Perry Renn
Skip Ribbon Commands
Skip to main content

Officer Perry W. Renn - Died July 5, 2014

Officer Perry W. Renn

On July 5, 2014, at approximately 9:24 p.m., Officer Perry W. Renn, 51, and Officer Nicholas Gallico responded to an anonymous 911 call to report shots fired near the intersection of East 34th Street and Forest Manor Avenue. Officers Renn and Gallico encountered Major Davis, Jr., 25, in an alley nearby. Four minutes later, at 9:28 p.m., the call went to dispatchers for an officer down.

Officer Gallico originally found a party/family gathering in a yard near the intersection. Officer Gallico got out of his car and saw three people, including Davis and two women. One of the women told the officer everything was okay.

When Officers Gallico and Renn reached Davis’ location, they saw he was armed with an assault rifle. Additional back up was called to the scene.

Before backup officers could arrive, Davis fired his assault rifle at Officer Renn. Both officers exchanged gunfire with Davis. Officer Renn and Davis were both shot. One round from Davis’ assault rifle penetrated Officer Renn’s protective vest. The investigation showed the gun battle last mere seconds.

Medics transported Officer Renn to Eskenazi Hospital. Police blocked exits on I-65 to allow Officer Renn to be transported to the hospital quickly. Officer Renn died later that night.

Davis was initially pronounced dead at the scene, but he was revived before also being transported to Eskenazi Hospital to undergo surgery for multiple gunshot wounds. Davis was listed in critical condition after the surgery. Marion County Prosecutor Terry Curry formally charged Davis with murder on July 9th. On August 19th, Prosecutor Curry filed the paperwork to seek the death penalty against Davis.

Officer Renn's family members gathered at Eskenazi Hospital, along with Mayor Greg Ballard, Marion County Public Safety Director Troy Riggs and Indianapolis Metropolitan Police Department (IMPD) Chief Rick Hite, in the immediate aftermath of the shooting. “Not only was this officer attacked, but this city was attacked,” Director Riggs said.

Officer Renn, a 22 year City of Indianapolis employee, with 18 months as a dispatcher/control operator before joining the former Indianapolis Police Department in December of 1993. He worked as a street patrol officer on East and North Districts his entire career. Officer Renn was awarded the Medal of Bravery in 1999 and 2003, and he received a Letter of Commendation in 2012 for his work during the 2011 Indiana State Fair stage rigging collapse. “A fine, brave officer.  His family should be proud of him. We should be proud of him,” Chief Hite said. The department posthumously awarded Officer Renn the Medal of Honor and the Purple Heart.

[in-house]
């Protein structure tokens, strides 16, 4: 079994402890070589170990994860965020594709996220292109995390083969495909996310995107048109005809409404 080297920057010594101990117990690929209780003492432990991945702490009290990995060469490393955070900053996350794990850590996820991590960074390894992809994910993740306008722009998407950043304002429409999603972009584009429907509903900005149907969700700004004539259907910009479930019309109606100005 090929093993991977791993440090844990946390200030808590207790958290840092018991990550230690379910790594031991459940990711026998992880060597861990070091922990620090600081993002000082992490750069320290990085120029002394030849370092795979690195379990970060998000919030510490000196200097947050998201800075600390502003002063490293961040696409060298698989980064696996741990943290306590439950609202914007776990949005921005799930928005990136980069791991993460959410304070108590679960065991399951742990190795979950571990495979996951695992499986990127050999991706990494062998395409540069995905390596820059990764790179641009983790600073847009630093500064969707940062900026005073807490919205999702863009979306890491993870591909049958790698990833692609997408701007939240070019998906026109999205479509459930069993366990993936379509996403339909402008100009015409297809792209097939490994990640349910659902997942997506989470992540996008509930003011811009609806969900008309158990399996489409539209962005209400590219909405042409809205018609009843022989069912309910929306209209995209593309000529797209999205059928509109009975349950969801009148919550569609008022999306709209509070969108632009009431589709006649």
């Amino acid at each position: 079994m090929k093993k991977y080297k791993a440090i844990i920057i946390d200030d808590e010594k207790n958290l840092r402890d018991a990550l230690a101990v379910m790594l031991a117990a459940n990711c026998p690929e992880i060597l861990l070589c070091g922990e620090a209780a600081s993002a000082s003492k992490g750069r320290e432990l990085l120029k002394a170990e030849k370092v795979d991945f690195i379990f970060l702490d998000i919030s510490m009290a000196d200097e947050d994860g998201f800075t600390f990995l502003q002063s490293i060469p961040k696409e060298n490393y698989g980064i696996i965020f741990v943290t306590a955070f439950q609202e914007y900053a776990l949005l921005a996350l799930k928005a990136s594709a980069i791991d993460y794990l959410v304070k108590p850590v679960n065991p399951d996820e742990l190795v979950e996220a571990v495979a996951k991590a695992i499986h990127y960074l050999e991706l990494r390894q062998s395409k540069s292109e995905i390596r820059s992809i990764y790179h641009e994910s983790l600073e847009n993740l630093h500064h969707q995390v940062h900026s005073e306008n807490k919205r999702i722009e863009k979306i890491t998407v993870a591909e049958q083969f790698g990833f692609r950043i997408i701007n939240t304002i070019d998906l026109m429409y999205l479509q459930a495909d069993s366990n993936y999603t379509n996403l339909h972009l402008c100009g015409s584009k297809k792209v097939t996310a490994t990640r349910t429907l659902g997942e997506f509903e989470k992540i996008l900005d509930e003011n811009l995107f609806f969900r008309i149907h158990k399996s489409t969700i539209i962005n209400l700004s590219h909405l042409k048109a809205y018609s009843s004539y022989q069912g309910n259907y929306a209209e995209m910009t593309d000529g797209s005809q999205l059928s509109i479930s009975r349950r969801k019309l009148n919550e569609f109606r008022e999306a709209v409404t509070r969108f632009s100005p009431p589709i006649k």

This was a particularly dangerous time for IMPD officers. Thirty-one IMPD officers were involved in violent confrontations in the nine months prior to Officer Renn’s death. Troy Riggs said eight officers were shot in the prior 18 months, with a total of 22 officer shot at during that time.

Strong community support followed in the days after Officer Renn’s death. His patrol car was adorned with flowers as it stood outside IMPD's North District Headquarters. In between the flowers was a note. "Perry, you will be missed friend," the note said. "Thank you for your sacrifice."

Officer Renn’s funeral was held at Banker’s Life Fieldhouse. He was laid to rest in the Heroes of Public Safety section at Crown Hill Cemetery.

Officer Renn worked as a dispatcher before he became a police officer. Before that, he spent 10 years in the U.S. Army. Officer Renn was also an avid a dog lover who was always seen walking his two Australian Shepherds. His wife, Lynn Sappenfield-Renn, asked for donations in Officer Renn’s name be made to the Best Friends Animal Society and the Indianapolis Police Foundation.

One of Davis’ family members created an uproar in the police community when she said Officer Renn should have stayed in his police car when he saw Davis with a rifle. IMPD and FOP 86 started an “I will always get out of my car” t-shirt campaign to show IMPD officers resolve.

Amazingly, over 11,000 t-shirts were sold in 47 states and four countries, including the United Kingdom, Canada, Australia and France by the end of August 2014. The campaign also spawned photos and videos from around the country posted on social media of law enforcement officers pledging to get out of their cars.

Sources: Lynn Sappenfield-Renn, The Indianapolis Star, WTHR Channel 13, WISH TV Channel 8, WXIN Channel 59, WTHR Channel 6, WIBC Radio 93.1, IMPD Public Information Office.